While CRM software remains a darling of the enterprise technology suite, it’s not without its hiccups. Research into CRM users across 150 companies reveals that one out of every three struggles to create an effective CRM strategy guiding day-to-day software use. Another 43% admitted to using less than half of their current CRM system’s features, short-selling all the business functions these tools can boost.
Break from the CRM slump by learning how to create a CRM strategy for your organization, one that brings as many benefits to your employees as it does to your customers.
The Core Components of a CRM Strategy
Strategies for CRMs incorporate three key domains.
- Marketing: The marketing branch of CRM is responsible for the research, segmentation and content creation of non-direct sales branding. In simpler terms, marketing is responsible for the ideal presentation of your company — how you want people to feel, think and view you.
- Sales: The sales segment of CRM orchestrates direct touchpoints with current and potential customers to drive sales figures and profitable growth. CRM sales strategies and techniques use marketing’s brand representation to better target leads and create compelling, persuasive sales content.
- Customer support: The customer support side of a CRM strategy devises better ways to engage, assist and satisfy customers. It involves both pre- and post-purchase interactions, and is an integral part of your brand’s overall reputation.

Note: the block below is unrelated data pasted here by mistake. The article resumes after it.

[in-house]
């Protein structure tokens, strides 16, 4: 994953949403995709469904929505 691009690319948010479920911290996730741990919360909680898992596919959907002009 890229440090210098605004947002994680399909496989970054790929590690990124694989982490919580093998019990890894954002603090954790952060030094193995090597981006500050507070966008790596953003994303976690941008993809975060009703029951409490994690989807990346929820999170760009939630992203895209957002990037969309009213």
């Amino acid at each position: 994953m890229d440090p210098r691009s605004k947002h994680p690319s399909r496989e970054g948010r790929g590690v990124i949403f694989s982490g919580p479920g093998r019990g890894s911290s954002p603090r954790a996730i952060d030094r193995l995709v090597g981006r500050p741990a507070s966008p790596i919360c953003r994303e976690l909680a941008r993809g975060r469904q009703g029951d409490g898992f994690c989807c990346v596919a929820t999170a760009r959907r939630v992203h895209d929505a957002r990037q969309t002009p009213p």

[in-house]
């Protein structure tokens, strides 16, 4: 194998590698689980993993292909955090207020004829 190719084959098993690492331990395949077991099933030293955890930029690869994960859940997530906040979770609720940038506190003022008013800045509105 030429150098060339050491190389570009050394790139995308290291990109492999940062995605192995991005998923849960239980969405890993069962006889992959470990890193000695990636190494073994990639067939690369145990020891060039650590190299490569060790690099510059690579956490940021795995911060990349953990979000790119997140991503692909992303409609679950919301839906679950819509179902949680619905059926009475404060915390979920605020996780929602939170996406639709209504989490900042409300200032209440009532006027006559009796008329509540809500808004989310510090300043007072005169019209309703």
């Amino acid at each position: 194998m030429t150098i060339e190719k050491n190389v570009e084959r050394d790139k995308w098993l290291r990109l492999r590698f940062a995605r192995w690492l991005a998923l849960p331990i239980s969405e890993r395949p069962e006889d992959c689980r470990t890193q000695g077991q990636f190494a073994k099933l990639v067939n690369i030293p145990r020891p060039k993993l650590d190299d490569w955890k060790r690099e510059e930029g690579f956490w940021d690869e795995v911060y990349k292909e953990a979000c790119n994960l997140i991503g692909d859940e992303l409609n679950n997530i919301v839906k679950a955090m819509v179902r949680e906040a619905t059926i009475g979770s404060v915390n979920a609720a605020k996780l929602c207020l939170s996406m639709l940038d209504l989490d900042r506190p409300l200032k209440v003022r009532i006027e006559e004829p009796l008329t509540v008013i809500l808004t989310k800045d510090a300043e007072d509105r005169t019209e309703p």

You don’t need to tackle all three domains at once. The most successful CRM strategies create bite-sized changes implemented over time, incrementally tweaking and tailoring ideas until they form a better whole. Keep reading below to learn how to devise this kind of focused, actionable CRM plan for your organization — one driving results.
Steps to Build a CRM Strategy
Get started on revitalizing or creating a CRM strategy by following these steps and best practices.
1. Know Your Core Customer(s)
They go by many names, but core customers are those who generate the most profits for your organization in one of two categories.
- Historically: A customer who makes frequent purchases or high-value purchases
- Prospectively: A customer fitting a series of qualified lead characteristics indicating prime purchase intent
Contrary to what you might have learned in elementary school, savvy marketers do not treat everyone the same. They purposefully prioritize those two categories of customers above using data gleaned from their social media channels, search queries, web traffic, cookies and more. Compiling such rich qualified lead data helps you understand those customers’ inherent questions, needs, wants and lifestyles — which you will rely on in future marketing campaigns using your CRM.
2. Consult Sales, Marketing and Customer Service Employees on Their Significant Pain Points
Employees in these three roles know better than anyone what’s working in your current customer interactions and what isn’t. For example:
- Are content marketers relying on outdated customer data to create content?
- Are sales personnel unaware of the exact campaigns sent to their leads?
- Are customer service reps having to deal with issues outside their familiarity?
Harness their front-line expertise to help focus your ideas in the next stage of building a CRM strategy.
3. Set Goals Based on Those Pain Points
Take one of the examples from Step 2. Sales personnel who receive automated alerts about an email campaign sent to one of their assigned leads can tailor their communications around that campaign’s information, plus time their outreach better.
The more specifically you can match CRM goals to employee pain points, the better. Assign each new goal a KPI, then a reasonable deadline or milestone to compare new performance data with the old.
4. Review Your Current Customer Journey Maps for Gaps